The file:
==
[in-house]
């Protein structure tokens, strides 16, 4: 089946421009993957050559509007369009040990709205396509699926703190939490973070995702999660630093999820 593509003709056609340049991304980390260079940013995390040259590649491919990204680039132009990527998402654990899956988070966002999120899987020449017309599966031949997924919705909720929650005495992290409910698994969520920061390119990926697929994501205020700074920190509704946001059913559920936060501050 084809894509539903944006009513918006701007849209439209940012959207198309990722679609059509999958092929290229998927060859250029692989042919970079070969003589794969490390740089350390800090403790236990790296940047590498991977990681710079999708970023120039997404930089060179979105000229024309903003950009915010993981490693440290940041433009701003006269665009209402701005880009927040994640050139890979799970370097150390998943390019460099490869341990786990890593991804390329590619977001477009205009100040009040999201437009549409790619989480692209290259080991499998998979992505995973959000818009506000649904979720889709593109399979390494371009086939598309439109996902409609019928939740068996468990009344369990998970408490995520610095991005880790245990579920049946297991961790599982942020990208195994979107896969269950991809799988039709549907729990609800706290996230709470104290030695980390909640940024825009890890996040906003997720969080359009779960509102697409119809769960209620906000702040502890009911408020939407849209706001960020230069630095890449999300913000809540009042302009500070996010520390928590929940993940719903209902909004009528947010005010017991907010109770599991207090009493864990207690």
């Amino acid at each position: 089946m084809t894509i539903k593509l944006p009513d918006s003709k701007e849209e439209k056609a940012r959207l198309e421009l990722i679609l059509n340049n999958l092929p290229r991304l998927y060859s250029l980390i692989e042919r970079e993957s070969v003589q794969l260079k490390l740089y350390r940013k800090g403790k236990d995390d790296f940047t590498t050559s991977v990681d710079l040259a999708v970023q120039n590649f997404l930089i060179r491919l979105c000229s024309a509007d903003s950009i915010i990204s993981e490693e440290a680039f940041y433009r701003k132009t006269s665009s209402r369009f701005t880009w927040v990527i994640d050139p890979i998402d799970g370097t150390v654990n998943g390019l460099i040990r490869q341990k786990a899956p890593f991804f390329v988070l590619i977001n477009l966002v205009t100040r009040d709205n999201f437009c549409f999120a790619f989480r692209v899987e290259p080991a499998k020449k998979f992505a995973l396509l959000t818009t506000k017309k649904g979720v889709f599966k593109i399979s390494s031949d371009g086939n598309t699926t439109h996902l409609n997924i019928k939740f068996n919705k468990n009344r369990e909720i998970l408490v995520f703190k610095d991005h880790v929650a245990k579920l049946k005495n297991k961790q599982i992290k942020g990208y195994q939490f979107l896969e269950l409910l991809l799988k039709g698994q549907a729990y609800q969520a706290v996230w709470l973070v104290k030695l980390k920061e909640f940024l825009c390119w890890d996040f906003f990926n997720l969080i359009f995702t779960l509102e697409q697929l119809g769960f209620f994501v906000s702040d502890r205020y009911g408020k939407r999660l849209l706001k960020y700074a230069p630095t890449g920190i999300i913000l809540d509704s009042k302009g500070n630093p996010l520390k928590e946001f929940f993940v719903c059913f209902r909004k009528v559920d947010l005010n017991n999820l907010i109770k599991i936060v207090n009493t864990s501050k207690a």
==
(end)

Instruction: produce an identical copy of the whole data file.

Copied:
[in-house]
């Protein structure tokens, strides 16, 4: 089946421009993957050559509007369009040990709205396509699926703190939490973070995702999660630093999820 593509003709056609340049991304980390260079940013995390040259590649491919990204680039132009990527998402654990899956988070966002999120899987020449017309599966031949997924919705909720929650005495992290409910698994969520920061390119990926697929994501205020700074920190509704946001059913559920936060501050 084809894509539903944006009513918006701007849209439209940012959207198309990722679609059509999958092929290229998927060859250029692989042919970079070969003589794969490390740089350390800090403790236990790296940047590498991977990681710079999708970023120039997404930089060179979105000229024309903003950009915010993981490693440290940041433009701003006269665009209402701005880009927040994640050139890979799970370097150390998943390019460099490869341990786990890593991804390329590619977001477009205009100040009040999201437009549409790619989480692209290259080991499998998979992505995973959000818009506000649904979720889709593109399979390494371009086939598309439109996902409609019928939740068996468990009344369990998970408490995520610095991005880790245990579920049946297991961790599982942020990208195994979107896969269950991809799988039709549907729990609800706290996230709470104290030695980390909640940024825009890890996040906003997720969080359009779960509102697409119809769960209620906000702040502890009911408020939407849209706001960020230069630095890449999300913000809540009042302009500070996010520390928590929940993940719903209902909004009528947010005010017991907010109770599991207090009493864990207690």
């Amino acid at each position: 089946m084809t894509i539903k593509l944006p009513d918006s003709k701007e849209e439209k056609a940012r959207l198309e421009l990722i679609l059509n340049n999958l092929p290229r991304l998927y060859s250029l980390i692989e042919r970079e993957s070969v003589q794969l260079k490390l740089y350390r940013k800090g403790k236990d995390d790296f940047t590498t050559s991977v990681d710079l040259a999708v970023q120039n590649f997404l930089i060179r491919l979105c000229s024309a509007d903003s950009i915010i990204s993981e490693e440290a680039f940041y433009r701003k132009t006269s665009s209402r369009f701005t880009w927040v990527i994640d050139p890979i998402d799970g370097t150390v654990n998943g390019l460099i040990r490869q341990k786990a899956p890593f991804f390329v988070l590619i977001n477009l966002v205009t100040r009040d709205n999201f437009c549409f999120a790619f989480r692209v899987e290259p080991a499998k020449k998979f992505a995973l396509l959000t818009t506000k017309k649904g979720v889709f599966k593109i399979s390494s031949d371009g086939n598309t699926t439109h996902l409609n997924i019928k939740f068996n919705k468990n009344r369990e909720i998970l408490v995520f703190k610095d991005h880790v929650a245990k579920l049946k005495n297991k961790q599982i992290k942020g990208y195994q939490f979107l896969e269950l409910l991809l799988k039709g698994q549907a729990y609800q969520a706290v996230w709470l973070v104290k030695l980390k920061e909640f940024l825009c390119w890890d996040f906003f990926n997720l969080i359009f995702t779960l509102e697409q697929l119809g769960f209620f994501v906000s702040d502890r205020y009911g408020k939407r999660l849209l706001k960020y700074a230069p630095t890449g920190i999300i913000l809540d509704s009042k302009g500070n630093p996010l520390k928590e946001f929940f993940v719903c059913f209902r909004k009528v559920d947010l005010n017991n999820l907010i109770k599991i936060v207090n009493t864990s501050k207690a």